Michael Philip Manheim
When I was a teen, my family moved into a house with this long, long driveway. By this time I always had a camera at the ready, and was intrigued with the footsteps that the paperboy left. He did keep the newspaper dry, by tossing it onto the porch where I was now standing. The composition, I realized, needed a focus. So I folded up another newspaper and completed the scene. This was in the 1950s and is included in my nostalgia project called How Once We Were.
Biography: "Photography was a passing interest, at age seven," according to Michael Philip Manheim, "when Cousin Bill gave me a box camera. At age thirteen it kicked in hard."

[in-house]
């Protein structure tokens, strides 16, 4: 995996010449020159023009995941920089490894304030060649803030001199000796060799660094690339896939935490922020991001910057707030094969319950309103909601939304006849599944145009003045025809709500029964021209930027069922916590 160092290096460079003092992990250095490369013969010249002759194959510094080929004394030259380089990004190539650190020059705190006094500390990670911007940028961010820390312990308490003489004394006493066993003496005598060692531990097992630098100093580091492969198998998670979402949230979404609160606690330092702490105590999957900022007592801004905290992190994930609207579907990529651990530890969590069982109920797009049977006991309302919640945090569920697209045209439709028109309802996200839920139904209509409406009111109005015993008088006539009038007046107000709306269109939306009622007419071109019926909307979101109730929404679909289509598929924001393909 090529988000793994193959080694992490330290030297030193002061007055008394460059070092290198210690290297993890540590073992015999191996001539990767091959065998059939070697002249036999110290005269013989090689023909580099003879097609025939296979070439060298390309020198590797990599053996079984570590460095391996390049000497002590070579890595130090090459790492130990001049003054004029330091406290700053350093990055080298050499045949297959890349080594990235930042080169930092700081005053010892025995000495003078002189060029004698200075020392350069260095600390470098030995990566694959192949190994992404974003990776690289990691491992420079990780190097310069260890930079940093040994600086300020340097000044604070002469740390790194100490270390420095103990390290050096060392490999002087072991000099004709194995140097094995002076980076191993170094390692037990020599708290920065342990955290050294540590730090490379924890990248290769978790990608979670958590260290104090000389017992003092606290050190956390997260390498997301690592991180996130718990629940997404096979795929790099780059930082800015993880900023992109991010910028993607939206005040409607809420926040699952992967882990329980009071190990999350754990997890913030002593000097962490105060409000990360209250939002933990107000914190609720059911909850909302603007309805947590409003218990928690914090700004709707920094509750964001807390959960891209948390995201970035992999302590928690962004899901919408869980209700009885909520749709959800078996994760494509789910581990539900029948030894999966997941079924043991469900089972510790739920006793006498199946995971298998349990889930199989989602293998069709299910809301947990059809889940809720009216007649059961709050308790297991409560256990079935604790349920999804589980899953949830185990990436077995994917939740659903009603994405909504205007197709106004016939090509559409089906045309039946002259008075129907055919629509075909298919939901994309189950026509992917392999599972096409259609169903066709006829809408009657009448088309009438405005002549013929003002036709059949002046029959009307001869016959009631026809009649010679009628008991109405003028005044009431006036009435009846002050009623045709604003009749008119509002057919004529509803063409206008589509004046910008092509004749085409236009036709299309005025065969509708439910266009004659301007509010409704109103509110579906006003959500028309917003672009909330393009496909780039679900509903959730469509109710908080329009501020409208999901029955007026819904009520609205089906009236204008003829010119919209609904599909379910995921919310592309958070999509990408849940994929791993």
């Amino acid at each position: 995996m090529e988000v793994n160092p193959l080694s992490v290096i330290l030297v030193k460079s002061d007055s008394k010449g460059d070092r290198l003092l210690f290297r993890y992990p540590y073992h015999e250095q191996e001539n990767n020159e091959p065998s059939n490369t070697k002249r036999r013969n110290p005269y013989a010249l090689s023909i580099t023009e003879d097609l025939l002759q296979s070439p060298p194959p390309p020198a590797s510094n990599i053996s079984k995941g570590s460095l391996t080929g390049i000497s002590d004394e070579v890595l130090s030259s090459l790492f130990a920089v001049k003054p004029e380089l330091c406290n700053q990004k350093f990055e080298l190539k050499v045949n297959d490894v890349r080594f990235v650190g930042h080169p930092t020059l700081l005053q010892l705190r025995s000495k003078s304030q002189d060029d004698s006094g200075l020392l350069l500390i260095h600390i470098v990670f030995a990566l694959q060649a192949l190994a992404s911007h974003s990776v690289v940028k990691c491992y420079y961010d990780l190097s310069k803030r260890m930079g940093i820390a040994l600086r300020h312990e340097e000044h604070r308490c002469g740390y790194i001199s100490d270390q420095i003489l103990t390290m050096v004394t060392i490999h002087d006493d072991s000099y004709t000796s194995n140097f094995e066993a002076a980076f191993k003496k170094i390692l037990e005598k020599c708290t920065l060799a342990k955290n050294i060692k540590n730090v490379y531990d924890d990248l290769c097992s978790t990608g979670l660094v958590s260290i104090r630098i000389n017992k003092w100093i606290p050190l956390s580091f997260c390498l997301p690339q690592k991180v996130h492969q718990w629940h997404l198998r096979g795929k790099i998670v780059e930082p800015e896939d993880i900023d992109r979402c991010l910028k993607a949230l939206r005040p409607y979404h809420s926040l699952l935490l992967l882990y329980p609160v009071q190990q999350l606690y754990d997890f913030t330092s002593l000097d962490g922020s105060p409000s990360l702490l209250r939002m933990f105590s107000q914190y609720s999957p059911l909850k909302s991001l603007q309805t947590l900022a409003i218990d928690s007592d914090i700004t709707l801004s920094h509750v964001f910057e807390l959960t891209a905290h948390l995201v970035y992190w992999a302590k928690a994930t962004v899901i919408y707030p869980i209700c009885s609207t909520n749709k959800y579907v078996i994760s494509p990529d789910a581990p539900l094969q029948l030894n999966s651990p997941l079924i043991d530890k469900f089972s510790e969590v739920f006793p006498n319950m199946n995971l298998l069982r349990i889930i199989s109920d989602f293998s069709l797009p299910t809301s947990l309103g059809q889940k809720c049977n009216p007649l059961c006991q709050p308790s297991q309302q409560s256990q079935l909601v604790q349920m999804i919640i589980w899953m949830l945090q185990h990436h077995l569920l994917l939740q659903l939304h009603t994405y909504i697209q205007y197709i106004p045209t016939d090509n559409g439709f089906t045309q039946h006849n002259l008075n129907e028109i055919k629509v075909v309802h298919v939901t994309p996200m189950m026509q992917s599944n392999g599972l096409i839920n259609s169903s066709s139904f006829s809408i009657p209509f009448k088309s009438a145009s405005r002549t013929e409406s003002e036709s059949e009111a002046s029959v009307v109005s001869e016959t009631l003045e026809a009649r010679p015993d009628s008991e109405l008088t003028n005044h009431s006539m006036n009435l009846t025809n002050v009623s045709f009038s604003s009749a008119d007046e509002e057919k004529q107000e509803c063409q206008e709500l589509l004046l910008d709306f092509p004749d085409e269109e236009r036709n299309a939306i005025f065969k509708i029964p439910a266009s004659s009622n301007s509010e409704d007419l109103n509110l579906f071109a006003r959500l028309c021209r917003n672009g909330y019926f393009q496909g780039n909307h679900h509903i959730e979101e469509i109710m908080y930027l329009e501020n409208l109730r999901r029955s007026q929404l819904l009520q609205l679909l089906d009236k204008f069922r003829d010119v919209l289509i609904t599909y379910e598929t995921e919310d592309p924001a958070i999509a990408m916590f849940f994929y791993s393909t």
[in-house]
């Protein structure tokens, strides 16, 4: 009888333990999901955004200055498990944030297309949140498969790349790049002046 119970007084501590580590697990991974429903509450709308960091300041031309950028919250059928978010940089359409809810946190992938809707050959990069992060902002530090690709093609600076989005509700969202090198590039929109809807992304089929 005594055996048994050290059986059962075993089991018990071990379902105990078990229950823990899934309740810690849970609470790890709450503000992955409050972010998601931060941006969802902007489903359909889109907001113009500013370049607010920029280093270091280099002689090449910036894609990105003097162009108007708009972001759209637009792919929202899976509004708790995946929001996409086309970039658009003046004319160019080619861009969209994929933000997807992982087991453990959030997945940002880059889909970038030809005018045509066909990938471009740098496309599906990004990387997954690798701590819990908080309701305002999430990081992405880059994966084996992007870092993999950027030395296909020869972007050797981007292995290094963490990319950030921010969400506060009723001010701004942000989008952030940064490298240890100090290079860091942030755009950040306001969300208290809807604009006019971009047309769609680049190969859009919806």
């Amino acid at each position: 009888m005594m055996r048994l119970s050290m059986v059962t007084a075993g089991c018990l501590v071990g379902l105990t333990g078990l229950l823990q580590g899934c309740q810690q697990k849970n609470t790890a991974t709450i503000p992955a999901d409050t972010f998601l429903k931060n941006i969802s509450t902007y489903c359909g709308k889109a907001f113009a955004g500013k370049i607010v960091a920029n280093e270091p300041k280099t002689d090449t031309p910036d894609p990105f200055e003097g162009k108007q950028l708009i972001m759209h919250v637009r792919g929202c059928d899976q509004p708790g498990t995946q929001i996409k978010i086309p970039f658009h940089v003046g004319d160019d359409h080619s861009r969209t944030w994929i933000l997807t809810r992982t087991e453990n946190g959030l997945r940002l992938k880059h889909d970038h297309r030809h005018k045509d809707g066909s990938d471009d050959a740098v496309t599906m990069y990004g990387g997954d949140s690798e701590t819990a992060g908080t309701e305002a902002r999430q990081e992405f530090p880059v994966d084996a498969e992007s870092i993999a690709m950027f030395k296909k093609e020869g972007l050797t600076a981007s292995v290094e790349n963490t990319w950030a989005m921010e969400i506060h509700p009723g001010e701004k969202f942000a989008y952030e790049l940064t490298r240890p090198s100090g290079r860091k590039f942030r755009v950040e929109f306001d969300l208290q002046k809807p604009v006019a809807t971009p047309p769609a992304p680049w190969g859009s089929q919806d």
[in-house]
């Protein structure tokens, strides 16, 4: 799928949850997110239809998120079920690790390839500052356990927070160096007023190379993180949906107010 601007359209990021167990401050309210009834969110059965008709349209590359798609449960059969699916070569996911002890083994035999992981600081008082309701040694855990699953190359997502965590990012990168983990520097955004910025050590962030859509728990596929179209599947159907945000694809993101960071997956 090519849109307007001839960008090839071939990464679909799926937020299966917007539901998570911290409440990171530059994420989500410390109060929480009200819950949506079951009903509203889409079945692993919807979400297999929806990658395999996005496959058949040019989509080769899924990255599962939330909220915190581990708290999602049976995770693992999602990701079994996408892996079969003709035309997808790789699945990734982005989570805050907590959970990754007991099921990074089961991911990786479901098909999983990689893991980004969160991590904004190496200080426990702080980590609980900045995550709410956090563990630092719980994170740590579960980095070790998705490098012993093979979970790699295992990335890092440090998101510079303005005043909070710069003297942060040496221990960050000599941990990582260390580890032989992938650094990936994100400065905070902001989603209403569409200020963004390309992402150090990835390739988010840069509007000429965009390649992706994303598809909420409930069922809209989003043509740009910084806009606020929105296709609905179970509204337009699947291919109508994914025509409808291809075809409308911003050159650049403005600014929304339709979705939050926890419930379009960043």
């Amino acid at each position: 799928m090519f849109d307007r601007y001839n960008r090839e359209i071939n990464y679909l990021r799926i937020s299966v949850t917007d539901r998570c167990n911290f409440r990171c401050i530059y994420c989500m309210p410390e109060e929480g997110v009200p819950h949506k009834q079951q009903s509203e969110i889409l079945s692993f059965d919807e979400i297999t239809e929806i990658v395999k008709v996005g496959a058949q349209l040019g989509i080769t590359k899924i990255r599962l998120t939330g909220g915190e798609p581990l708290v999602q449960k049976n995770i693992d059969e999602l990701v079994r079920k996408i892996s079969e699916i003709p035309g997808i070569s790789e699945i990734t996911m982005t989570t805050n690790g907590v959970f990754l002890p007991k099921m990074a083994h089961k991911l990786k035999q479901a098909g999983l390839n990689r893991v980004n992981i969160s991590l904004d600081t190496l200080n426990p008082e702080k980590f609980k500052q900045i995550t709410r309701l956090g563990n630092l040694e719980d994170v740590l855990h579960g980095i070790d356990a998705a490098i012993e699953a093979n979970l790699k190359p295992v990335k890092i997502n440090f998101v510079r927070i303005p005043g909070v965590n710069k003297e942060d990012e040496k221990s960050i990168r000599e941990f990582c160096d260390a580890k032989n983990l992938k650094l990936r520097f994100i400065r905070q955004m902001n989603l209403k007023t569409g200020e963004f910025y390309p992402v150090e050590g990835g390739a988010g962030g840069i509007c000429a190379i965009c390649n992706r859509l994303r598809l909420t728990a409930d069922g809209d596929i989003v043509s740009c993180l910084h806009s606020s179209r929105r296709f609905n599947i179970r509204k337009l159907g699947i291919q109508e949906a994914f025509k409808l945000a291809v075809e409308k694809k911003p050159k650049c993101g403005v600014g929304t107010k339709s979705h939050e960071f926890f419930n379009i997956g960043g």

"I was hooked," he recalled. "I became a kind of local treasure, winning contests with a good eye for composition but a whole lot to learn. I pursued photography with such a passion that it became my profession."
These were exciting years for technical advancements in photographic films and equipment. Creativity was frequently linked to the latest breakthroughs.
Manheim moved past a...